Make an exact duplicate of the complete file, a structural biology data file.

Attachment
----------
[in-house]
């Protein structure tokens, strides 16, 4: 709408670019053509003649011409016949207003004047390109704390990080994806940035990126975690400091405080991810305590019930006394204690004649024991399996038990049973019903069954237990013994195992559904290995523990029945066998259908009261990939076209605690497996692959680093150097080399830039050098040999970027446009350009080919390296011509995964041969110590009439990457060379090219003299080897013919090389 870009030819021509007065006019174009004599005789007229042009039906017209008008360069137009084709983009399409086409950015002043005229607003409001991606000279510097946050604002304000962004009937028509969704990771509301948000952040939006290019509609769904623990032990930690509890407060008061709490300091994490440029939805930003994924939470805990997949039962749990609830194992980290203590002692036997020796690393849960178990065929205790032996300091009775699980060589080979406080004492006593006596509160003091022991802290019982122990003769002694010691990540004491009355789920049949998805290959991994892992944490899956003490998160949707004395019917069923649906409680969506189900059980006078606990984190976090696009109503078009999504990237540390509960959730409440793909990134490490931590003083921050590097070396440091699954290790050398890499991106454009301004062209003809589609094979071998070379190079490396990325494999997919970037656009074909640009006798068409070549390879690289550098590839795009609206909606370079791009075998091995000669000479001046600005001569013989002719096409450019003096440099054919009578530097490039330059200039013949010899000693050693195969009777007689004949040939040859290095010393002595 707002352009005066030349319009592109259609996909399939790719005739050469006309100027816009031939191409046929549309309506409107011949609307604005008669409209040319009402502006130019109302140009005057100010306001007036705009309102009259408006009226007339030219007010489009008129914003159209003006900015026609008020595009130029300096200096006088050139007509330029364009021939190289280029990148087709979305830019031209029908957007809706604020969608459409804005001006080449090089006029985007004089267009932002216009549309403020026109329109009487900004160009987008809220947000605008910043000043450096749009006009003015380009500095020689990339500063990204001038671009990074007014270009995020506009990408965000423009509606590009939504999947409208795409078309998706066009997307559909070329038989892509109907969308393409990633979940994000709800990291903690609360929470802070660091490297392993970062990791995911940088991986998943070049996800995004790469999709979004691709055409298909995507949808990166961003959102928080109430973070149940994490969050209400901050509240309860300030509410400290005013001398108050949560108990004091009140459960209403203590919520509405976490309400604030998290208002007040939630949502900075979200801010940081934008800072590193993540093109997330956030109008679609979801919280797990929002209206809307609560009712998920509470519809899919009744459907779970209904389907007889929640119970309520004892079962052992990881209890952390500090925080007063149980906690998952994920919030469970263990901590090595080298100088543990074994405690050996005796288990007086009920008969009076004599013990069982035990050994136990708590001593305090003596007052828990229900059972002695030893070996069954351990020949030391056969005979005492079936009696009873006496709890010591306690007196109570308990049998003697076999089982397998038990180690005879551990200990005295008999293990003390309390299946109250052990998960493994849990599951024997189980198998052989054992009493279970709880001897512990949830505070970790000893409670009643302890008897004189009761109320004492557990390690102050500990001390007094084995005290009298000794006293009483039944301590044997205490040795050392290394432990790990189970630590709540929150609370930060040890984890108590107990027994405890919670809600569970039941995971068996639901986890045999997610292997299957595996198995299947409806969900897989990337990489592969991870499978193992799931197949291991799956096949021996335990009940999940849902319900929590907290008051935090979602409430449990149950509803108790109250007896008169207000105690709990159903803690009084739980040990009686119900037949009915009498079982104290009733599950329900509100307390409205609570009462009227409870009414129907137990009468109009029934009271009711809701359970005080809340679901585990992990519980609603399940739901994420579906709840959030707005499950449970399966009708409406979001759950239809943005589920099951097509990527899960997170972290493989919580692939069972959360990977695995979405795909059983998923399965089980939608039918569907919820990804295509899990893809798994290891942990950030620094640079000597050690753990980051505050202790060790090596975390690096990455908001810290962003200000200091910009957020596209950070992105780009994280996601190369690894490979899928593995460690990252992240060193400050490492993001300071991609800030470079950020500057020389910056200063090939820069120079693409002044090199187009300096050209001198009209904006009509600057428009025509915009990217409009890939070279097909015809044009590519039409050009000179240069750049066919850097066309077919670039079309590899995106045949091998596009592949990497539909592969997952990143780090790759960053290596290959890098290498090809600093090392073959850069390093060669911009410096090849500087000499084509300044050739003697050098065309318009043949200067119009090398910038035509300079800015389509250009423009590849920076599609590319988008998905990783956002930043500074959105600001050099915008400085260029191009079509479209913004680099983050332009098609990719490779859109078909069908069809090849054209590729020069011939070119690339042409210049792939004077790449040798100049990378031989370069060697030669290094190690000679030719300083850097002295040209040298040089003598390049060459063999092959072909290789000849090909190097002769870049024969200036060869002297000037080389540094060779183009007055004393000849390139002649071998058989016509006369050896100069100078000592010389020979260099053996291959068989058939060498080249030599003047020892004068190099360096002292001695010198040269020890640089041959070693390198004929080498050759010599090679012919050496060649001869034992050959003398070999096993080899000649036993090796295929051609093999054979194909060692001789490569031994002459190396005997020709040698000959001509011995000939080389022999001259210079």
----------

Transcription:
[in-house]
């Protein structure tokens, strides 16, 4: 709408670019053509003649011409016949207003004047390109704390990080994806940035990126975690400091405080991810305590019930006394204690004649024991399996038990049973019903069954237990013994195992559904290995523990029945066998259908009261990939076209605690497996692959680093150097080399830039050098040999970027446009350009080919390296011509995964041969110590009439990457060379090219003299080897013919090389 870009030819021509007065006019174009004599005789007229042009039906017209008008360069137009084709983009399409086409950015002043005229607003409001991606000279510097946050604002304000962004009937028509969704990771509301948000952040939006290019509609769904623990032990930690509890407060008061709490300091994490440029939805930003994924939470805990997949039962749990609830194992980290203590002692036997020796690393849960178990065929205790032996300091009775699980060589080979406080004492006593006596509160003091022991802290019982122990003769002694010691990540004491009355789920049949998805290959991994892992944490899956003490998160949707004395019917069923649906409680969506189900059980006078606990984190976090696009109503078009999504990237540390509960959730409440793909990134490490931590003083921050590097070396440091699954290790050398890499991106454009301004062209003809589609094979071998070379190079490396990325494999997919970037656009074909640009006798068409070549390879690289550098590839795009609206909606370079791009075998091995000669000479001046600005001569013989002719096409450019003096440099054919009578530097490039330059200039013949010899000693050693195969009777007689004949040939040859290095010393002595 707002352009005066030349319009592109259609996909399939790719005739050469006309100027816009031939191409046929549309309506409107011949609307604005008669409209040319009402502006130019109302140009005057100010306001007036705009309102009259408006009226007339030219007010489009008129914003159209003006900015026609008020595009130029300096200096006088050139007509330029364009021939190289280029990148087709979305830019031209029908957007809706604020969608459409804005001006080449090089006029985007004089267009932002216009549309403020026109329109009487900004160009987008809220947000605008910043000043450096749009006009003015380009500095020689990339500063990204001038671009990074007014270009995020506009990408965000423009509606590009939504999947409208795409078309998706066009997307559909070329038989892509109907969308393409990633979940994000709800990291903690609360929470802070660091490297392993970062990791995911940088991986998943070049996800995004790469999709979004691709055409298909995507949808990166961003959102928080109430973070149940994490969050209400901050509240309860300030509410400290005013001398108050949560108990004091009140459960209403203590919520509405976490309400604030998290208002007040939630949502900075979200801010940081934008800072590193993540093109997330956030109008679609979801919280797990929002209206809307609560009712998920509470519809899919009744459907779970209904389907007889929640119970309520004892079962052992990881209890952390500090925080007063149980906690998952994920919030469970263990901590090595080298100088543990074994405690050996005796288990007086009920008969009076004599013990069982035990050994136990708590001593305090003596007052828990229900059972002695030893070996069954351990020949030391056969005979005492079936009696009873006496709890010591306690007196109570308990049998003697076999089982397998038990180690005879551990200990005295008999293990003390309390299946109250052990998960493994849990599951024997189980198998052989054992009493279970709880001897512990949830505070970790000893409670009643302890008897004189009761109320004492557990390690102050500990001390007094084995005290009298000794006293009483039944301590044997205490040795050392290394432990790990189970630590709540929150609370930060040890984890108590107990027994405890919670809600569970039941995971068996639901986890045999997610292997299957595996198995299947409806969900897989990337990489592969991870499978193992799931197949291991799956096949021996335990009940999940849902319900929590907290008051935090979602409430449990149950509803108790109250007896008169207000105690709990159903803690009084739980040990009686119900037949009915009498079982104290009733599950329900509100307390409205609570009462009227409870009414129907137990009468109009029934009271009711809701359970005080809340679901585990992990519980609603399940739901994420579906709840959030707005499950449970399966009708409406979001759950239809943005589920099951097509990527899960997170972290493989919580692939069972959360990977695995979405795909059983998923399965089980939608039918569907919820990804295509899990893809798994290891942990950030620094640079000597050690753990980051505050202790060790090596975390690096990455908001810290962003200000200091910009957020596209950070992105780009994280996601190369690894490979899928593995460690990252992240060193400050490492993001300071991609800030470079950020500057020389910056200063090939820069120079693409002044090199187009300096050209001198009209904006009509600057428009025509915009990217409009890939070279097909015809044009590519039409050009000179240069750049066919850097066309077919670039079309590899995106045949091998596009592949990497539909592969997952990143780090790759960053290596290959890098290498090809600093090392073959850069390093060669911009410096090849500087000499084509300044050739003697050098065309318009043949200067119009090398910038035509300079800015389509250009423009590849920076599609590319988008998905990783956002930043500074959105600001050099915008400085260029191009079509479209913004680099983050332009098609990719490779859109078909069908069809090849054209590729020069011939070119690339042409210049792939004077790449040798100049990378031989370069060697030669290094190690000679030719300083850097002295040209040298040089003598390049060459063999092959072909290789000849090909190097002769870049024969200036060869002297000037080389540094060779183009007055004393000849390139002649071998058989016509006369050896100069100078000592010389020979260099053996291959068989058939060498080249030599003047020892004068190099360096002292001695010198040269020890640089041959070693390198004929080498050759010599090679012919050496060649001869034992050959003398070999096993080899000649036993090796295929051609093999054979194909060692001789490569031994002459190396005997020709040698000959001509011995000939080389022999001259210079």